Check in advance whether they're going to need to use any of your gear. I'd say it's almost obligatory to provide a piano and a drum kit (although drummers normally bring their own cymbals), as if a band's only practicing for a few hours, it'll take so long to move a drum kit and piano in, set them up, take them apart again, and get out that they'll not get much done.

If you're lending them equipment, think about how you're going to make sure that nobody damages it. A deposit is pretty much essential - I recommend either asking for someone's ID alongside a cash payment, or getting a debit card imprint, because we're not just talking 'oops, I dropped your amp and now it doesn't work', you've got to think 'what happens if someone steals that amp and manages to get away with it?' It will also deter them from writing graffiti on the walls, putting chewing gum in the piano, or whatever.

Definitely, definitely, definitely get them to sign a contract. And get it drawn up by someone who at least knows their way around contracts - they're not really something you can do at home if you want to be sure that it'll actually work.

Include everything that most bands will need you to provide in the hourly fee. Say 'you can use the drums, PA, piano all for $20/hour (or whatever)'. It's up to you whether you offer a discount if they bring all their own gear, but I wouldn't say so immediately, only if they ask for one.

As far as amps go, if you've got decent quality ones, you could add an extra $5 or $10 on to the overall bill for 'amp rental', but if you're only offering them a Cube 30 or something similar, you probably couldn't justify charging extra for it.

SlackerBabbath
02-14-2011, 07:47 AM
It's lawyer speak...I don't expect you to understand ;)

:haha:

I guess I'd best go and read up on it, bestn't I. :D

Ace-014
02-15-2011, 01:01 AM
Alright, I'm likin some of the ideas comin through here.

So, more thoughts/additions:

- Whoever brought up making it an established business..I kinda like that. That could work. What steps would I take to make that happen.

- Another note, the studio/practice space is in my Dad's basement, though my Dad is extremely cool. Thought I'd bring that up.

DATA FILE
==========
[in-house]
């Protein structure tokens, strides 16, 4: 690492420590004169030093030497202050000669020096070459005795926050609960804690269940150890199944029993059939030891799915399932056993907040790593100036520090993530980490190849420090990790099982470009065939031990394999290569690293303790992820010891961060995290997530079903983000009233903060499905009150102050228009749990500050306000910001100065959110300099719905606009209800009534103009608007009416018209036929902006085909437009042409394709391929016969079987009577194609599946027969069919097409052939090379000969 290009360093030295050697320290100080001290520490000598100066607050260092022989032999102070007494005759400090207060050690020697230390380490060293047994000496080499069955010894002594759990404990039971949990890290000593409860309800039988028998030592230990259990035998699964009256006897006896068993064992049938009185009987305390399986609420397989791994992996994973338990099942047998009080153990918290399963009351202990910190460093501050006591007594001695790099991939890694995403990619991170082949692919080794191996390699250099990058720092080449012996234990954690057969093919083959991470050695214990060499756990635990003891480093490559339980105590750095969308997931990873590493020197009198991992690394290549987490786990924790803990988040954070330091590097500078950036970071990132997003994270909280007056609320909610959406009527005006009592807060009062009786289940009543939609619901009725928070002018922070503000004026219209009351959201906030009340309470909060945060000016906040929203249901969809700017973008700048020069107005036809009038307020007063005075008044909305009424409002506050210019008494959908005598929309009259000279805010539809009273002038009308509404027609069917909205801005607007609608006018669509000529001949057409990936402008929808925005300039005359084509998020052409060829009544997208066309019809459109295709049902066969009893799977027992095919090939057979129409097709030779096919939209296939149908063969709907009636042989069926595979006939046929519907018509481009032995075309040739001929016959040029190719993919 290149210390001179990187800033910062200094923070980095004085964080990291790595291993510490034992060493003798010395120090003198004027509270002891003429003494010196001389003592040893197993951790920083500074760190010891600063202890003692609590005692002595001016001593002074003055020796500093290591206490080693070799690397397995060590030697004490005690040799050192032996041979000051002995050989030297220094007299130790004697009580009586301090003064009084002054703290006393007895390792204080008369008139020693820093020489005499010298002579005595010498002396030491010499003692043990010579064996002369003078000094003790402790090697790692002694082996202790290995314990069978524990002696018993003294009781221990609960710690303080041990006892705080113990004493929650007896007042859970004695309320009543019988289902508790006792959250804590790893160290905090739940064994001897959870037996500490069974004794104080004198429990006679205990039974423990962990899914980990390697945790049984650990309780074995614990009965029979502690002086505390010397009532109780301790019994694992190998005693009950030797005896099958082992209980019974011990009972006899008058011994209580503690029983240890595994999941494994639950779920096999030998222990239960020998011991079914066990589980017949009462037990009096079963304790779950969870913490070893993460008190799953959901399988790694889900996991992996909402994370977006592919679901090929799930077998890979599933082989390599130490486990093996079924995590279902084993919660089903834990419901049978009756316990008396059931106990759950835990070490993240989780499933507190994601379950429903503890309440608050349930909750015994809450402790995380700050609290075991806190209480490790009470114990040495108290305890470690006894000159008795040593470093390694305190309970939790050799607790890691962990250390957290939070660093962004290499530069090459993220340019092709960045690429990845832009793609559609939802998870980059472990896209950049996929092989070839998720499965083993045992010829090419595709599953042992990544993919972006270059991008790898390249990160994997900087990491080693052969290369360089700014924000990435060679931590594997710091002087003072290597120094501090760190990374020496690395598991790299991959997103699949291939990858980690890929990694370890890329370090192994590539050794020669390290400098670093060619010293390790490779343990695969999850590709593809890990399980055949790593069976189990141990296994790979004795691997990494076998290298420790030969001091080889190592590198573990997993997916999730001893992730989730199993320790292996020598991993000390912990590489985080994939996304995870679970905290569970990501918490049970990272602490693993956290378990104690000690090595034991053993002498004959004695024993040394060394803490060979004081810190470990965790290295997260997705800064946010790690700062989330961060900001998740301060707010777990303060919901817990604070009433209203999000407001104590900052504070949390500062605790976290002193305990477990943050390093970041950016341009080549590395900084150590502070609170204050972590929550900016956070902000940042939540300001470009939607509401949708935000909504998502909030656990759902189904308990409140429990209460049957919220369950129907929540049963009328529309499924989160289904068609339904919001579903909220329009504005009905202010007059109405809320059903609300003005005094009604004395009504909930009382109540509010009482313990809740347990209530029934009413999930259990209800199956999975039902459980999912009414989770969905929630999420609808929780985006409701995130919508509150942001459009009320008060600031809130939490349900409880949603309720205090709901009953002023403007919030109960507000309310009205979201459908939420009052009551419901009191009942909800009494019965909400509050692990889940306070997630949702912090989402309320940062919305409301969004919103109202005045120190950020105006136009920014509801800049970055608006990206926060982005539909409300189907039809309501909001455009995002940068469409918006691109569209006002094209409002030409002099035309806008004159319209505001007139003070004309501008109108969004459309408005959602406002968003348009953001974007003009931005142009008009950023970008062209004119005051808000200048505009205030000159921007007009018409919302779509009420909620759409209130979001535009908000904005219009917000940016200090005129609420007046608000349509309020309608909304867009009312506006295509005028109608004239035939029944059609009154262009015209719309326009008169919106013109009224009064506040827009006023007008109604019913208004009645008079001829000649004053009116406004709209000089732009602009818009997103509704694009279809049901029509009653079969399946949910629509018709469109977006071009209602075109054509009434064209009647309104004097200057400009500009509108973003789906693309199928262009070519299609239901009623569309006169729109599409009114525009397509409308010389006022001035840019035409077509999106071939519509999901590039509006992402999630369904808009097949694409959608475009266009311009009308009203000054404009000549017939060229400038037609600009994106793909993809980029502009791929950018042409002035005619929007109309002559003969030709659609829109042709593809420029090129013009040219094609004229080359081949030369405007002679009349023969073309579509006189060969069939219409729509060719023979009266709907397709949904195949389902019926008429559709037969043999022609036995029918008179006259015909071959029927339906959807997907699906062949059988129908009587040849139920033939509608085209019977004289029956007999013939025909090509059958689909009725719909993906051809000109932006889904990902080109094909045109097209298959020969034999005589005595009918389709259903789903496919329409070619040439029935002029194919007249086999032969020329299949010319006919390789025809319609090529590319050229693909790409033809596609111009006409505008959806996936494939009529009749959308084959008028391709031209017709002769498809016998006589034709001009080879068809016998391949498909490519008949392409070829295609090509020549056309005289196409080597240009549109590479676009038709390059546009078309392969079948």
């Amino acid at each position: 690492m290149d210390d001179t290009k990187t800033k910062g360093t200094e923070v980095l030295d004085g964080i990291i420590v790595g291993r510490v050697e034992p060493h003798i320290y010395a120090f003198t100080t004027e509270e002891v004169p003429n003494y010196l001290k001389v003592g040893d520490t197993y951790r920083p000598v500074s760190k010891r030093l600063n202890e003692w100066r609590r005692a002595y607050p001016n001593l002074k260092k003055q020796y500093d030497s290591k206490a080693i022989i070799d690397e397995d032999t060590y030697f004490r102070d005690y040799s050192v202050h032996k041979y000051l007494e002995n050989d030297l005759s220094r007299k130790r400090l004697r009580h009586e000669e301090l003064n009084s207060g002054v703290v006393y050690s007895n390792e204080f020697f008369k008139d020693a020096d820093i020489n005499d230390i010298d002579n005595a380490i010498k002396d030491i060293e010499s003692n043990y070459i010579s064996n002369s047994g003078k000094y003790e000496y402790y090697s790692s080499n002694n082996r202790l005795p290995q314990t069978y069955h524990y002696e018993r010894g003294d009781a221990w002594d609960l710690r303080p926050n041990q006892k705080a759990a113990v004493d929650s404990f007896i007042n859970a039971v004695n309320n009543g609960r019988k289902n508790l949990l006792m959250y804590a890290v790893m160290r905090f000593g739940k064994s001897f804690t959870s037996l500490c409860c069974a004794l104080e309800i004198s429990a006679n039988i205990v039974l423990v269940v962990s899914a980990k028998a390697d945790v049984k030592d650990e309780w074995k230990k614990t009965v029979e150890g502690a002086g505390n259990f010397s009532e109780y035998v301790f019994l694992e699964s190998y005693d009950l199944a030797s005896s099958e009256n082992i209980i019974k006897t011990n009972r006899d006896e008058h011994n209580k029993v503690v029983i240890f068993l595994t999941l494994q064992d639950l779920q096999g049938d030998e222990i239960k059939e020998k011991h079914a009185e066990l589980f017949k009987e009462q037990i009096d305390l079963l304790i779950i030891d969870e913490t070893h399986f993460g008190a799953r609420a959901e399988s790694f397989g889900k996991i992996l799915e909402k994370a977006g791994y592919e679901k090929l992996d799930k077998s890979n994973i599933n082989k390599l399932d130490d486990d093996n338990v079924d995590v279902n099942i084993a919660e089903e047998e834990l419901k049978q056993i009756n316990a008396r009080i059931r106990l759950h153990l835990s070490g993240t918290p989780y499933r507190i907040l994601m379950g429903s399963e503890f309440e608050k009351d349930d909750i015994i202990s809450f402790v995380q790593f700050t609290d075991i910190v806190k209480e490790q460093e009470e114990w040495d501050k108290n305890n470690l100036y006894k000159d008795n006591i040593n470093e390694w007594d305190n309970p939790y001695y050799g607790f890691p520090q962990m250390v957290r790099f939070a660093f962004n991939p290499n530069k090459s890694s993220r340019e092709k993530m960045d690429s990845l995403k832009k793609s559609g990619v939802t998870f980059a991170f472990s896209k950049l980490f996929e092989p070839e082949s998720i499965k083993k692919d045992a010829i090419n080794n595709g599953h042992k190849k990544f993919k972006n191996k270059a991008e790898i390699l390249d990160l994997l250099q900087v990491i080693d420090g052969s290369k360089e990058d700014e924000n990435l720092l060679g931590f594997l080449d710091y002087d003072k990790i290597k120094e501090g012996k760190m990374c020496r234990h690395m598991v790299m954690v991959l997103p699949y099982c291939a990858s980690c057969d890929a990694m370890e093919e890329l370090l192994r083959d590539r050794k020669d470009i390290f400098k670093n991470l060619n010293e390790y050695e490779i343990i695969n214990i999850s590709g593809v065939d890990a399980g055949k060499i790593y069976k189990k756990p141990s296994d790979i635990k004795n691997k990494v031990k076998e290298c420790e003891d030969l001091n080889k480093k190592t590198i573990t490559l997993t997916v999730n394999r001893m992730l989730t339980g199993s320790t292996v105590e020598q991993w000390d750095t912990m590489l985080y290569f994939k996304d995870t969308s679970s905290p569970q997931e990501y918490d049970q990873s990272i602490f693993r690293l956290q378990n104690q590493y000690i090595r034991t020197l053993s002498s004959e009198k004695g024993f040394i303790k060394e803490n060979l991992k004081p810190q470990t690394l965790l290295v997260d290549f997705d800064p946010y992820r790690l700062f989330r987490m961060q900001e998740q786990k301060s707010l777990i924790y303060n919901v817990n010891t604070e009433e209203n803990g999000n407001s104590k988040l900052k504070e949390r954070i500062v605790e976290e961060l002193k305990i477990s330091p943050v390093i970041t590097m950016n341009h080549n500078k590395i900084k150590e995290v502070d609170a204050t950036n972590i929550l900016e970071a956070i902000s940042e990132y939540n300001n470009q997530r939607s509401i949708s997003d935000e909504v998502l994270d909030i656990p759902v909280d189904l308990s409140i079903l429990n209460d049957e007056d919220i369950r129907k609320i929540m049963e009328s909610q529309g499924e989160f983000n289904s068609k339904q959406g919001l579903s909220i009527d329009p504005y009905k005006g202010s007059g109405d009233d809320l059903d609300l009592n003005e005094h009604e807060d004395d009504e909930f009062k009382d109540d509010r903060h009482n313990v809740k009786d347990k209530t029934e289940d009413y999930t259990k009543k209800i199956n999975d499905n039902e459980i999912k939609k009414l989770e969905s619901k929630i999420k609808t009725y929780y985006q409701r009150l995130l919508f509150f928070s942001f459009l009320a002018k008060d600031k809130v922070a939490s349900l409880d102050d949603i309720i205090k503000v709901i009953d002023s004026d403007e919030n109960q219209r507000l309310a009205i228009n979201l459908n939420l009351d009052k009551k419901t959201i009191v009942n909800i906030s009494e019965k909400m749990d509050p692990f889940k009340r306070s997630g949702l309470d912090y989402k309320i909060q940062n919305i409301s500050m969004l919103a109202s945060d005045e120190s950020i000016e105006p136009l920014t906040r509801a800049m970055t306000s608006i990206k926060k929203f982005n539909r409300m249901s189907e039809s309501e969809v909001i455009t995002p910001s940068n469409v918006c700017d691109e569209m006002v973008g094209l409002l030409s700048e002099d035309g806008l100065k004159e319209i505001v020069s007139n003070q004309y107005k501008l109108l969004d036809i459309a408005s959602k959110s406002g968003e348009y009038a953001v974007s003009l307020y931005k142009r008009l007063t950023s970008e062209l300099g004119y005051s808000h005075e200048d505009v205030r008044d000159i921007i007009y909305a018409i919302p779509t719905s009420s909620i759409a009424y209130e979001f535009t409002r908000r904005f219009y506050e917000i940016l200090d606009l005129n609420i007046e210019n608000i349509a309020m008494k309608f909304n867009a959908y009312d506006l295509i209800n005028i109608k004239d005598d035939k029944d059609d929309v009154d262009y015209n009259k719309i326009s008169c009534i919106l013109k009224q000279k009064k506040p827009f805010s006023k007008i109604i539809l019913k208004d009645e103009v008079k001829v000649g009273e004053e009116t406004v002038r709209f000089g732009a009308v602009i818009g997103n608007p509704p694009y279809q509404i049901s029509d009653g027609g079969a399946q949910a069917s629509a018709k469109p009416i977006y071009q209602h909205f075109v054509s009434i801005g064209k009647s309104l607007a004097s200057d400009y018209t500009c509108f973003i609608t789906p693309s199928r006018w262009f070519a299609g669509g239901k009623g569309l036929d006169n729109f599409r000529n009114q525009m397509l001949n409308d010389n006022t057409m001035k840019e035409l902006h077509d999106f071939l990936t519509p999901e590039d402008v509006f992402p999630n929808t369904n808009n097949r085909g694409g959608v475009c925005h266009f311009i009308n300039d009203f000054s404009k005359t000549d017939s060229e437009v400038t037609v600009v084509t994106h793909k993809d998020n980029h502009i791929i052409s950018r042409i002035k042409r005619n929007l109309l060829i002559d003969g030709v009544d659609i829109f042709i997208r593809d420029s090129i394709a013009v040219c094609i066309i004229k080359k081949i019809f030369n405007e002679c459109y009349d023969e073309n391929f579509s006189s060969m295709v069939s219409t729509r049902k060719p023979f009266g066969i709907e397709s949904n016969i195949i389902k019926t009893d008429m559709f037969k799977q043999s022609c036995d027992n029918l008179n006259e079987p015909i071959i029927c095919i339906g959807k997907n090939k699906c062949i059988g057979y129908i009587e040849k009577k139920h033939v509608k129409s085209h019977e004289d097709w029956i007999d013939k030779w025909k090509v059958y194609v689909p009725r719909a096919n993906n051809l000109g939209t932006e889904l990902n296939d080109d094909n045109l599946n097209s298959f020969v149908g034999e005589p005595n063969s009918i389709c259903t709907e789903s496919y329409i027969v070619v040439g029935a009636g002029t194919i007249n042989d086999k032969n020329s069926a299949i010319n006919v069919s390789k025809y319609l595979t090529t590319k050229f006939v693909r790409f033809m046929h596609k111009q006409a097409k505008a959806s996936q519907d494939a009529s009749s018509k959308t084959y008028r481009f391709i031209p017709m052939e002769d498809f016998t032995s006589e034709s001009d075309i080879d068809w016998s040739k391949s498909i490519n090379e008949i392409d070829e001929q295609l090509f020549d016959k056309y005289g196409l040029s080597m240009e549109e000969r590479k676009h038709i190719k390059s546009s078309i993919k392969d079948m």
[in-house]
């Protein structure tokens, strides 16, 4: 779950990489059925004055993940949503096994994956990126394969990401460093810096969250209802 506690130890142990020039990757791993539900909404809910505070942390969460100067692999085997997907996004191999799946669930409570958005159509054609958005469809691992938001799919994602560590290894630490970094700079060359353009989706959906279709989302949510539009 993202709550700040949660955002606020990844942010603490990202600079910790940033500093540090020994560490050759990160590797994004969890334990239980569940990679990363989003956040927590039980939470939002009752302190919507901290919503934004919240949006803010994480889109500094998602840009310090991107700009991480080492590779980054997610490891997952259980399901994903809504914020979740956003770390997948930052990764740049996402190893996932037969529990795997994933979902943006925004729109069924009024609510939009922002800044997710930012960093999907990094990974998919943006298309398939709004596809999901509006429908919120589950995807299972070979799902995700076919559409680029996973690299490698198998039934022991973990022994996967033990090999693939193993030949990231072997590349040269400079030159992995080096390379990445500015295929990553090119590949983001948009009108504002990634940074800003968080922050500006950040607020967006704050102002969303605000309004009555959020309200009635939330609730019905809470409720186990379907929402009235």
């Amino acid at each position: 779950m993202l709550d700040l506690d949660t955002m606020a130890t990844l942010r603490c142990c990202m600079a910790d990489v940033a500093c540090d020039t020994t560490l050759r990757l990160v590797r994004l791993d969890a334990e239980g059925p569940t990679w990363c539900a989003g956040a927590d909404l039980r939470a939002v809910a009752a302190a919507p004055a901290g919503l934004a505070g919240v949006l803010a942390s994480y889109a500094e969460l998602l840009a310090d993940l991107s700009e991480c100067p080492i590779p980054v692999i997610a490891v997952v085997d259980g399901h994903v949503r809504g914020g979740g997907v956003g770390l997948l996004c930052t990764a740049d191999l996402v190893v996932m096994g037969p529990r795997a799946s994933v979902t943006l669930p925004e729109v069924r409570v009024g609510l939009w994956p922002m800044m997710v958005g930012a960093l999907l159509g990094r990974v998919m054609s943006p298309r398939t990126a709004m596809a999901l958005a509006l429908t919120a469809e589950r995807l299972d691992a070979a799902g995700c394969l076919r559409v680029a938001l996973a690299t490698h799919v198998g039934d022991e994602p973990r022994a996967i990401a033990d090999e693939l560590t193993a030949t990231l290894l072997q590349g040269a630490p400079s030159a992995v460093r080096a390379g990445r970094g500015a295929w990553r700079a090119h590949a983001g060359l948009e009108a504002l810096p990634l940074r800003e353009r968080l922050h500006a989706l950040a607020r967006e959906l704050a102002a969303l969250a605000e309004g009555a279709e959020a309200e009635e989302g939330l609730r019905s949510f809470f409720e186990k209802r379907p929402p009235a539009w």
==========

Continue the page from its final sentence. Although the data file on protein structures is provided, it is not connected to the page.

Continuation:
- Only about a third of the stuff is mine, another third is a friend of mine's (Friend 1), and the last third is a combination of two friends of mine (Friends 2 and 3). Friend 1 is on board, but Friend 2 is leaving the studio soon, and unfortunately taking a good portion of the PA system, alot of mics and cords, and Friend 3 will most likely be right behind on the way out, which will eliminate the rest of the PA system. Lameness. But, I've got some cash saved up and if I make this an established business, I can take out a small loan and rebuild another PA system, along with more mics and stuff. Now with this plan, I'd have to add things slower than I'd originally liked to, which means I'll only be able to provide it as a practice space before a legit studio. While I'm doing this, I'll have to go search even harder for other employment until I can start turning some sort of profit. Does sound advisable at all. It's sounding less and less awesome to me...but I still love the idea of it all.

- Today I cut out the eyes of every picture of every person in the newspaper during class out of boredom. Does that strike you as odd?

More thoughts?

the_perdestrian
02-15-2011, 02:23 AM
your behavior confuses me.

anyway, if I were you I wouldn't want to deal with this as a legit buisness. I would use it more for helping out friendly bands. yeah charge them but do like a case of beer kinda thing. this is all for a practice space though. not saying this is necesarilly what you should do, but its what I would do. :shrugs:

just make sure they know if they break it they bought it.

Ace-014
02-15-2011, 08:50 PM
Also, anybody wanna help out with the concept of unpowered mixers. I've been around powered mixers strictly for a while so I don't really get em. Pretty much unpowered mixer+power amp=awesome? Or am I missing something?